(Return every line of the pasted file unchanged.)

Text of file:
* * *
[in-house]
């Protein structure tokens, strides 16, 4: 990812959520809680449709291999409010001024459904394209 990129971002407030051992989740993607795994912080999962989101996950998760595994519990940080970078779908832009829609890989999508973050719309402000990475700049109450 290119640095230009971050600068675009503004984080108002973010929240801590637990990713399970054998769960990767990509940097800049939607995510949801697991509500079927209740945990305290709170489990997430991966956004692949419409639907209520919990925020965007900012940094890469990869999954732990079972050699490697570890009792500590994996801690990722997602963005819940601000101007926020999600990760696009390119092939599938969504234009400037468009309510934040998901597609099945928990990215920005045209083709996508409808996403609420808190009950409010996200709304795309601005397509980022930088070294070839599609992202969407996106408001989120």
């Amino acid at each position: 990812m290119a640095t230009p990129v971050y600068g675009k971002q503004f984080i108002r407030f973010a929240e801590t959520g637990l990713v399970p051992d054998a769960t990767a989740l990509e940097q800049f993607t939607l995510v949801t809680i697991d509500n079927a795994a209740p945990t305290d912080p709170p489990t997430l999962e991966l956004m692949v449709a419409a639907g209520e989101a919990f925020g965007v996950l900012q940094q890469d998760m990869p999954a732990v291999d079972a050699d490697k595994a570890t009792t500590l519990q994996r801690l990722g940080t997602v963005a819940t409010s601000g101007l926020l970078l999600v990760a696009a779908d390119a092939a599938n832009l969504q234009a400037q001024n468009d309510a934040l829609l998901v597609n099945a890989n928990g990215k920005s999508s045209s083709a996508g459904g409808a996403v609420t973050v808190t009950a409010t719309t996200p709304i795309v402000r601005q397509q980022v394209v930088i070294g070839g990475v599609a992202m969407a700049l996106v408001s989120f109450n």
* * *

[in-house]
């Protein structure tokens, strides 16, 4: 990812959520809680449709291999409010001024459904394209 990129971002407030051992989740993607795994912080999962989101996950998760595994519990940080970078779908832009829609890989999508973050719309402000990475700049109450 290119640095230009971050600068675009503004984080108002973010929240801590637990990713399970054998769960990767990509940097800049939607995510949801697991509500079927209740945990305290709170489990997430991966956004692949419409639907209520919990925020965007900012940094890469990869999954732990079972050699490697570890009792500590994996801690990722997602963005819940601000101007926020999600990760696009390119092939599938969504234009400037468009309510934040998901597609099945928990990215920005045209083709996508409808996403609420808190009950409010996200709304795309601005397509980022930088070294070839599609992202969407996106408001989120």
């Amino acid at each position: 990812m290119a640095t230009p990129v971050y600068g675009k971002q503004f984080i108002r407030f973010a929240e801590t959520g637990l990713v399970p051992d054998a769960t990767a989740l990509e940097q800049f993607t939607l995510v949801t809680i697991d509500n079927a795994a209740p945990t305290d912080p709170p489990t997430l999962e991966l956004m692949v449709a419409a639907g209520e989101a919990f925020g965007v996950l900012q940094q890469d998760m990869p999954a732990v291999d079972a050699d490697k595994a570890t009792t500590l519990q994996r801690l990722g940080t997602v963005a819940t409010s601000g101007l926020l970078l999600v990760a696009a779908d390119a092939a599938n832009l969504q234009a400037q001024n468009d309510a934040l829609l998901v597609n099945a890989n928990g990215k920005s999508s045209s083709a996508g459904g409808a996403v609420t973050v808190t009950a409010t719309t996200p709304i795309v402000r601005q397509q980022v394209v930088i070294g070839g990475v599609a992202m969407a700049l996106v408001s989120f109450n």